There is a broad assumption in society and in education that the skills you need to be a leader are more or less transferable. If you can inspire and motivate people in one arena, you should be able to apply those skills to do the same in another venue.
But recent research is rightly challenging this notion. Studies suggest that the best leaders know a lot about the domain in which they are leading, and part of what makes them successful in a management role is technical competence. For example, hospitals managed by doctors perform better than those managed by people with other backgrounds. And there are many examples of people who ran one company effectively and had trouble transferring their skills to the new organization.
Over the last year, I've been working with a group at the University of Texas thinking about what leadership education would look like for our students. There is broad consensus across many schools that teach leadership education about the core elements of what leaders need to know. These factors include: The ability to motivate self and others, effective oral and written communication, critical thinking skills, problem solving ability, and skills at working with teams and delegating tasks.
On the surface, this seems like a nice list. Good leaders do have these abilities and if you wanted to create future leaders, making sure they have these skills is a good bet. They need to take in a large volume of information and distill it into the essential elements that define the core problems to be solved. They need to organize teams to solve these problems and to communicate to a group why they should share a common vision. They need to establish trust with a group and then use that trust to allow the team to accomplish more than it could alone.
But these skills alone will not make a leader because, to actually excel at this list of skills in practice, you also need a lot of expertise in a particular domain.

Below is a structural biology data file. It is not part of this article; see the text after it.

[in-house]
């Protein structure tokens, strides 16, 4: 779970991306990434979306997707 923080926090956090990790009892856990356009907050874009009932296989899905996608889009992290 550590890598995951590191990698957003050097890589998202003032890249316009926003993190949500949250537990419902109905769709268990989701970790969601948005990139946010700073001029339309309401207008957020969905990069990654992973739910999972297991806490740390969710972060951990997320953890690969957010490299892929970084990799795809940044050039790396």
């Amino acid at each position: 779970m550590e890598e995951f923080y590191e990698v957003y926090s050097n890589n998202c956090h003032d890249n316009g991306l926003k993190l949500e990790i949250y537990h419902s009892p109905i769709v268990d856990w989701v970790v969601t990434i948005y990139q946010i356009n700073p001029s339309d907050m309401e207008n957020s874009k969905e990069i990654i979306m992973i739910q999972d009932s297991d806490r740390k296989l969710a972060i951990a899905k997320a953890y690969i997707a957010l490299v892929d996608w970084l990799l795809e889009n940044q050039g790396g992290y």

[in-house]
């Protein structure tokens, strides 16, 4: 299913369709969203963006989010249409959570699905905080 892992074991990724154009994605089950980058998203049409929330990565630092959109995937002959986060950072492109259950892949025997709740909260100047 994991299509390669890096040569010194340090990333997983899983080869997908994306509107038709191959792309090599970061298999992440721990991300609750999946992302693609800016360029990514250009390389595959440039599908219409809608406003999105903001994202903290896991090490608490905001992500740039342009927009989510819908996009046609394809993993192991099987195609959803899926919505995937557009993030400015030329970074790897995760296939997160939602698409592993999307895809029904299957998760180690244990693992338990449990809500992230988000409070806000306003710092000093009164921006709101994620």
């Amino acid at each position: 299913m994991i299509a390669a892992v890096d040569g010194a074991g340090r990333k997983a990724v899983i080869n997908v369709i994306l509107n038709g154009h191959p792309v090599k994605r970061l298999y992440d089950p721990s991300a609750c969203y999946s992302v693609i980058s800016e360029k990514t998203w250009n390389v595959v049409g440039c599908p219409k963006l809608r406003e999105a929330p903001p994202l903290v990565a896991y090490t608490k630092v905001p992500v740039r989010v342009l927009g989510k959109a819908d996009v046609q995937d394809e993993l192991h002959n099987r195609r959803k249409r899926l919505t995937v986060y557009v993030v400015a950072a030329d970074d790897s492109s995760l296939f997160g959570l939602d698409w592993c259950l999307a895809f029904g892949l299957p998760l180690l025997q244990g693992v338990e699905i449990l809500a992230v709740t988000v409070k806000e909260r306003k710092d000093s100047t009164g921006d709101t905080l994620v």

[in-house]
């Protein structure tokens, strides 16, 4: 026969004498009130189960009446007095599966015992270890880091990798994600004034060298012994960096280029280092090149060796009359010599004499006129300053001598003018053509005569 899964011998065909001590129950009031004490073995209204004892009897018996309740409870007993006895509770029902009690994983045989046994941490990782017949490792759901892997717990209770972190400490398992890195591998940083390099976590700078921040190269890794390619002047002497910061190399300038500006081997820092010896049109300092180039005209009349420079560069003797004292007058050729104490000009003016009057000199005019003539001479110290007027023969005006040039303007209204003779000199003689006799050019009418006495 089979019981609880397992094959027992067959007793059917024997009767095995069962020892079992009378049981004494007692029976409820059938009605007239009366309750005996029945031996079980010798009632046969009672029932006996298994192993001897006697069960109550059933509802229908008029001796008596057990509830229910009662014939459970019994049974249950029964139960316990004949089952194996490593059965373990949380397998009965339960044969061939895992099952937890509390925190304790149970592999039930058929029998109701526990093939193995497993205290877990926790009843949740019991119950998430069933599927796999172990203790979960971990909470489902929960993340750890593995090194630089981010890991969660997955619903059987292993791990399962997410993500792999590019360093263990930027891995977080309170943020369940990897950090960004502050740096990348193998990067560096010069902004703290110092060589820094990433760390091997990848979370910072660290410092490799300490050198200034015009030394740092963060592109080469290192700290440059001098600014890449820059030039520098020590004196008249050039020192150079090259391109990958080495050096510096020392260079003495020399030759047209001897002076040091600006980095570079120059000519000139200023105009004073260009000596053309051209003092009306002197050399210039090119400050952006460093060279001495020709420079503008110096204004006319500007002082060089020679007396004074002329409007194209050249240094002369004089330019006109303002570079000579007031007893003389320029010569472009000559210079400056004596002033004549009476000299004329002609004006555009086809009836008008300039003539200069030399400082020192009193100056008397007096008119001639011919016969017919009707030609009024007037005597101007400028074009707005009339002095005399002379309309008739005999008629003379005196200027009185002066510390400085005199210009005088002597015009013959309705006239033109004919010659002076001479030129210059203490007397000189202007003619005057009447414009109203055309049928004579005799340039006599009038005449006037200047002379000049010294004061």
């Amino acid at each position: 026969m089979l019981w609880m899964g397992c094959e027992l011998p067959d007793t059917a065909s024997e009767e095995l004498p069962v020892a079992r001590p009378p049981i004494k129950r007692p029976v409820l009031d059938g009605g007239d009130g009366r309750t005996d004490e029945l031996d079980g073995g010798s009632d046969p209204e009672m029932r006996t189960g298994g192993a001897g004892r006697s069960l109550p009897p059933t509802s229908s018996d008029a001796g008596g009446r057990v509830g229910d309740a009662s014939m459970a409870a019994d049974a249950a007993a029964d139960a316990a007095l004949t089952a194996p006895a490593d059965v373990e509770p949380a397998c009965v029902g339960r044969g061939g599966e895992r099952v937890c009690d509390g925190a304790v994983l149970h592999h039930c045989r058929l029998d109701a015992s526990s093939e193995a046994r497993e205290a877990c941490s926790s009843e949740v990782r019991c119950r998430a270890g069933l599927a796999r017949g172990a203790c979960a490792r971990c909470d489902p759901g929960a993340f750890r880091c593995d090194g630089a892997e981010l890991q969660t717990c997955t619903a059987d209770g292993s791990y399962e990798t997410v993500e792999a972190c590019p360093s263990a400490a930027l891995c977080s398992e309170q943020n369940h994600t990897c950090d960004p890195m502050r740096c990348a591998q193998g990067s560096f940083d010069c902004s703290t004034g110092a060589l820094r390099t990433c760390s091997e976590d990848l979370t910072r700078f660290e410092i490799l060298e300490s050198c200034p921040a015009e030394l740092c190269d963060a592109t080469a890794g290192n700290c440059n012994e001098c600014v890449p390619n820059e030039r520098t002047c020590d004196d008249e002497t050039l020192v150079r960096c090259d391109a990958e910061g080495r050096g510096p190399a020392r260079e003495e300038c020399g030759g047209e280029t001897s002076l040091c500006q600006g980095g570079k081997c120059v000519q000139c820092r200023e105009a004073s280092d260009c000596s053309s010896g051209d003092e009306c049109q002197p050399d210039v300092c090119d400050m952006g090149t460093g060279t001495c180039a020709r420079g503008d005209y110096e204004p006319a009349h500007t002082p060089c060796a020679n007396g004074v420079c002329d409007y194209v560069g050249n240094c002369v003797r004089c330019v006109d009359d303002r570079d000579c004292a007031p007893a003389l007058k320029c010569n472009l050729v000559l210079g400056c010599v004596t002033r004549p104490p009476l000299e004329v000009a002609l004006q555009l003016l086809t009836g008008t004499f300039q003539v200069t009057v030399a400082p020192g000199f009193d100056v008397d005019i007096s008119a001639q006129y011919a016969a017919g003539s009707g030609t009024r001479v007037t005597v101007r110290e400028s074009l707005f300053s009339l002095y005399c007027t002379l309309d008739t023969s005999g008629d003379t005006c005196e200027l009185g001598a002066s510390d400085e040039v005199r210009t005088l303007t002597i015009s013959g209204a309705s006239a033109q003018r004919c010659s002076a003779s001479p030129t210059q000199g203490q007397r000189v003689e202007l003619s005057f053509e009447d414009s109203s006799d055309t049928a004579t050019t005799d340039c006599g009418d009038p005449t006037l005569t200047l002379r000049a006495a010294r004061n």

As an example, take one of these skills: thinking critically in order to find the essence of a situation. To do that well, you must have specific, technical expertise. The critical information a doctor needs to diagnose a patient are different from the knowledge used to understand a political standoff, and both of those differ in important ways from what is needed to negotiate a good business deal.
Even effective communication differs from one domain to another. Doctors talking to patients must communicate information differently than politicians reacting to a natural disaster or a CEO responding to a labor dispute.
When you begin to look at any of the core skills that leaders have, it quickly becomes clear that domain-specific expertise is bound up in all of them. And the domains of expertise required may also be fairly specific. Even business is not really a single domain. Leadership in construction, semiconductor fabrication, consulting, and retail sales all require a lot of specific knowledge.
A common solution to this problem is for leaders to say that they will surround themselves with good people who have the requisite expertise that will allow them to make good decisions. The problem is that without actual expertise, how do these leaders even know whether they have found the right people to give them information? If managers cannot evaluate the information they are getting for themselves, then they cannot lead effectively.
This way of thinking about leadership has two important implications. First, when we teach people about leadership, we need to be more explicit that domain expertise matters. Just because a person is successful at running one kind of organization does not mean that they are likely to have the same degree of success running an organization with a different mission. Second, when we train people to take on leadership roles, we need to give them practice solving domain-specific problems so that they can prepare to integrate information in the arena in which they are being asked to lead. For example, it isn't enough just to teach people about how to resolve generic conflicts between employees, we should create scenarios derived from real cases so that people have to grapple with all of the ambiguities that come from the conflicts that arise within particular industries.
This issue is particularly important given the frequency with which people in the modern workplace change jobs and even move across industries. This mobility means that many younger employees may not gain significant expertise in the industry in which they are currently working, which will make it harder for them to be effective in leadership roles. Companies need to identify prospective future leaders and encourage them to settle down in order to develop the specific skills they need to lead.